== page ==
When you delve into the nitty-gritty technical details of the kind of ransomware attacks and data breaches that regularly make media headlines, you’ll find that threat actors often exploit privileged access to achieve their goals. The complexity of today’s IT environments sees many different accounts (users and machines) with varying levels of access and permissions to different resources (apps, systems, devices, processes and data).
Some of these access levels are privileged—they go beyond the scope of capabilities and permissions associated with normal levels of access and, therefore, carry additional security risks. This article describes the discipline of privileged access management (PAM), which combines people, processes and technological solutions to help mitigate the risks of privileged access.
Privileged access management is a strategic effort to control, monitor, secure and audit elevated access permissions to IT assets and resources. What do these elevated permissions usually involve? As an example, a root account on Linux can access all programs, files and resources on that system. Other examples include an application account that has access to sensitive databases or a domain admin account in Active Directory that has access and administrative rights over all users and systems within a domain.
Abusing privileged access can wreak havoc and open up the door to installing ransomware or exfiltrating critical data. The keys that unlock the door are privileged account credentials, which include passwords, SSH keys and secrets that users, apps and machines can use to access servers, sensitive data and other critical resources. PAM encompasses efforts to strengthen the security of these extra sensitive credentials.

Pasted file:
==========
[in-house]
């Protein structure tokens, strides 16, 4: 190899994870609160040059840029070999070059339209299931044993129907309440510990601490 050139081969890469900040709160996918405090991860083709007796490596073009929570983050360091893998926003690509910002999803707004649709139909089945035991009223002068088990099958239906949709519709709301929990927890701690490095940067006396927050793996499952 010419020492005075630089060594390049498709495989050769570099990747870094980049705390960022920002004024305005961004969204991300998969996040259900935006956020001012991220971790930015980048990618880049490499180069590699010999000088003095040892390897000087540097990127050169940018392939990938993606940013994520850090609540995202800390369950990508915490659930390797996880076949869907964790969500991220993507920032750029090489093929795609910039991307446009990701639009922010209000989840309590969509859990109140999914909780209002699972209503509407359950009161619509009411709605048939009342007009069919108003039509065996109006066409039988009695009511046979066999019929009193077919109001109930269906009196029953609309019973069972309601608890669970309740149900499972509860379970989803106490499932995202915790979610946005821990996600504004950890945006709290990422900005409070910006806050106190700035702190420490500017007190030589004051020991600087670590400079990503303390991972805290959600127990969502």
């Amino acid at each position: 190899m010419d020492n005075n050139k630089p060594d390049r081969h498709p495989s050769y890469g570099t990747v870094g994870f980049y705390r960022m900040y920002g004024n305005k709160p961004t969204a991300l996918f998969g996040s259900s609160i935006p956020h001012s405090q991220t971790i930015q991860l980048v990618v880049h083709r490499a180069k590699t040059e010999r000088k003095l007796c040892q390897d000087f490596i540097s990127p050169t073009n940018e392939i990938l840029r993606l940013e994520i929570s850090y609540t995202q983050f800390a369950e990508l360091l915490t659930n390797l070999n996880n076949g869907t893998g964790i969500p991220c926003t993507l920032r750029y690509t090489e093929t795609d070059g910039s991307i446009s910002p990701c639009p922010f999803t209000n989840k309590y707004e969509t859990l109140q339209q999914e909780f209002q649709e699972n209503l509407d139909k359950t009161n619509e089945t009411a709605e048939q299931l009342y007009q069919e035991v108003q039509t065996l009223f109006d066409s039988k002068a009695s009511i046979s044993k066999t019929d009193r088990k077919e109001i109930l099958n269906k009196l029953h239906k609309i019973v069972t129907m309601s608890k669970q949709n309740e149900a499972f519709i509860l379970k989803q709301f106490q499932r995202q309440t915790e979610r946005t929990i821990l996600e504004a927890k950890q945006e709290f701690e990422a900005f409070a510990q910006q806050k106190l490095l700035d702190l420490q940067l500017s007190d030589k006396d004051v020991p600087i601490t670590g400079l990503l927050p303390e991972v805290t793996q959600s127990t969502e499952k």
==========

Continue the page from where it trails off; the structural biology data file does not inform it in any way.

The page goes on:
By getting more visibility, governance and control over privileged access levels, organizations can implement measures and safeguards that shrink their internal attack surface. Whether an outsider finds their way into your environment, or a malicious insider engages in nefarious activities, PAM can significantly reduce risks and minimize any damage caused.
Since privileged access confers special advantages over standard access levels within an IT environment, threat actors have a laser focus in trying to find and exploit any potential paths to these elevated access levels. One study found that 74 percent of data breaches can be traced to privileged credential abuse.
Sometimes, the pathway to elevated privileges comes from conducting reconnaissance to discover forgotten (orphaned) accounts with privileged access levels. This scenario is more common than one might think due to the intricacies of today’s IT infrastructures. Multiple people usually have superuser/admin access for spinning up virtual machines or tweaking cloud consoles.
Another factor increasing the risk levels (and hence the need for PAM) is DevOps, which focuses on speed and automation in application development. DevOps workflows commonly pose privileged access risks because security is an afterthought, so secrets or tokens end up being hard coded.
Some additional threats and challenges justifying the need for PAM include the practice of over-provisioning access privileges, users setting weak passwords or companies not rotating credentials, sharing privileged accounts and credentials among IT teams for convenience, hardcoding credentials into app communications and siloed identity management tools.